AT last a film that reflects to the nth degree and in infinitesimal but felicitous detail a work by National Artist for Literature Nick Joaquin that successfully parallels his mind. “Larawan,” the musical, might seem unlikely as it has to tackle Joaquin’s unique narrative in a film with music and dancing. But it delivers Joaquin’s paean to the past, his understanding of its fated evolution to the present and an intimation of the future, all in the actions and attitudes of the people that are the focus of Joaquin’s great play, “Portrait of the Artist as Filipino,” with music and dancing to boot.
The role of art in everyday life is examined for what it implies and in fact is. Painting and poetry can be overshadowed by quotidian events, secular ambitions, hostile circumstances. Yet their absence can impoverish despite the materialistic accessories that they are abandoned for. Art is a definition of what is intrinsically human; it and its ramifications can also take center stage even in indifferent and difficult times when brave and enlightened human beings remember what it means to them and defend their value.
In “Larawan,” the crucible ensues when the exigencies of everyday life and art demands of a person a choice, an affirmation towards one or the other, as dramatized in the Marasigan family of erstwhile comfort and talent who have been brought low by the banality of having to meet everyday expenses and quotidian demands for monetary means which in turn exert pressure on their values.
The movie production is almost impeccable, set in an Intramuros house of pre-war vintage and furnishings, almost spartan in elegance except for the sacred portrait that becomes the center of the narrative. The costumes, particularly the traditional and vintage ternos, the hairdos and modern dresses of the American Period of the 1930s moving towards the 1940s and World War 2, plus the music; from vaudeville, jazz and mindless but entertaining ditties, they are all there in spades of authenticity. As well the new mores, the rising political elite, the social navigation that all that these evolving events demand.
The actors who play their roles are outstanding in characterization, blocking and costume as well as in delivering dialogue. I could not tell who was better, they were all good. Nonie Buencamino as Manolo Marasigan, out of Intramuros and into modernity manifested by race-track betting habits leading to a want of money and a failure of duty; Menchu Lauchengco Yulo, the mahjong player, also a Marasigan, gone frivolous and socially ambitious, both of them lusting for the house and furniture of their spinster sisters and aging father. The sisters, Candida, (Joanna Ampil) the strong one who is nevertheless vulnerable and Paula (Rachel Alejandro), the wistful, dreamy one who will rise above herself. They are the Marasigans that endure. Each of them struggling with their conscience in the division between art and life and coming to terms with what is essential.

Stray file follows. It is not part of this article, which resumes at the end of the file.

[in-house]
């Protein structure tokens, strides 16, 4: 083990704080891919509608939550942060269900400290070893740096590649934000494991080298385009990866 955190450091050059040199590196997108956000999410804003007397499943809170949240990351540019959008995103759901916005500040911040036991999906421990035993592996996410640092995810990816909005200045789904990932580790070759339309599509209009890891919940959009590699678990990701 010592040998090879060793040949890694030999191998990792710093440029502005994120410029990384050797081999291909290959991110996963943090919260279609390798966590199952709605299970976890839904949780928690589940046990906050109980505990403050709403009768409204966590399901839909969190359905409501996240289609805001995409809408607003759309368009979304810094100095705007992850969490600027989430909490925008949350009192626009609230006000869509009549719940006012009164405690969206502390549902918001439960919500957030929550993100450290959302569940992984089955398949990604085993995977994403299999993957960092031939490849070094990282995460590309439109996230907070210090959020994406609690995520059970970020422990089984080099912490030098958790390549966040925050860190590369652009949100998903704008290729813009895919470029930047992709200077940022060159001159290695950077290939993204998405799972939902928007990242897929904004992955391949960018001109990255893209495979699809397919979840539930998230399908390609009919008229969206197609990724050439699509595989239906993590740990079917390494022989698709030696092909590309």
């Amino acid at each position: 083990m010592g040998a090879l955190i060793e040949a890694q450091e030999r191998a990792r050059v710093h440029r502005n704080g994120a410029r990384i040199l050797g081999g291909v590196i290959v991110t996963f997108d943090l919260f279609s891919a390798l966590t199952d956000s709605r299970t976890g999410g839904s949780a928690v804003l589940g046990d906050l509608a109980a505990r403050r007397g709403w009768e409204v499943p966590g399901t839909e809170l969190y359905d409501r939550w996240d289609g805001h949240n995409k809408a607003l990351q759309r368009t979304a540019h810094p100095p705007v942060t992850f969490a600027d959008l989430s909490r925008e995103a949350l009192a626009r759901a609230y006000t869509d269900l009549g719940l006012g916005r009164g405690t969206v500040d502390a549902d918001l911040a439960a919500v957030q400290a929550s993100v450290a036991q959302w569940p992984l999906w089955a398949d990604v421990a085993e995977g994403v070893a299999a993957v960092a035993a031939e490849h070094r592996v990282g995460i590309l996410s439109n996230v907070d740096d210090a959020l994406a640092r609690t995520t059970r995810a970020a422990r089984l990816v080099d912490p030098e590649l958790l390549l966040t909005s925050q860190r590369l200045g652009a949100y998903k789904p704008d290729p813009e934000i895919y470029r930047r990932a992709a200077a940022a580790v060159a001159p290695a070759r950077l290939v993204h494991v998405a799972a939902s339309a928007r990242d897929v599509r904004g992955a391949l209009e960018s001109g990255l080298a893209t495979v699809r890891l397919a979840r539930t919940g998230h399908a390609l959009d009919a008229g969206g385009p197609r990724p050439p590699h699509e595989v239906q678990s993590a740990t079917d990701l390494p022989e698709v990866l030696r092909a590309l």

Then there is Bitoy Camacho (Sandino Martin), the boy who knew them when, now an adult who experiences the epiphany of what are the forces that are tearing the family apart; Tony Javier, wonderfully played by Paolo Avelino, the handsome, dangerous and opportunistic boarder who disrespects the house. Then comes Robert Arevalo, who portrays poignantly the poet turned politician (Don Perico), from genteel poverty as a writer of verses to wealth and power. He too has an epiphany of what he has become.
The rest of the cast are equally well chosen for the roles that they play to perfection. The two vaudeville stars (Cris Villonco and Aicelle Santos), who are so into their roles, their real selves are so disguised as to be unrecognizable. The conga dancers are excellently cast and deliver the goods. And Celeste Legaspi scores with her singing and pre-war era ternos as well as her comic role as Senator Perico’s spouse.
And in the end, the tertulia crowd comes to life again in of-the-era costumes, entertaining dialogue building up to the climax, one more dramatic affirmation of who they are, what they stand for even in the face of war, destruction, destitution.
The music of Ryan Cayabyab is right on the note in creativity and melody. The challenge was huge – turning a dramatic, poignant, almost painful tale into a musical. He succeeds without diluting its depth or meaning, indeed reinforcing what Nick Joaquin meant to say in his prose. And that is here brilliantly adapted in Filipino by the late Rolando Tinio, National Artist for Theater, who has also adapted Shakespeare into the national language.
I congratulate everyone who is part of this film, from the director, Loy Arcenas, to the photographer, the editor, the music ensemble, the set designer and the producers. And all those who had a hand in bringing it to this level of art and thoughtful entertainment. They have brought us a classic. The audience clapped and I was moved to tears.
If I seem to be going over the top, see the movie yourself and tell me it ain’t so.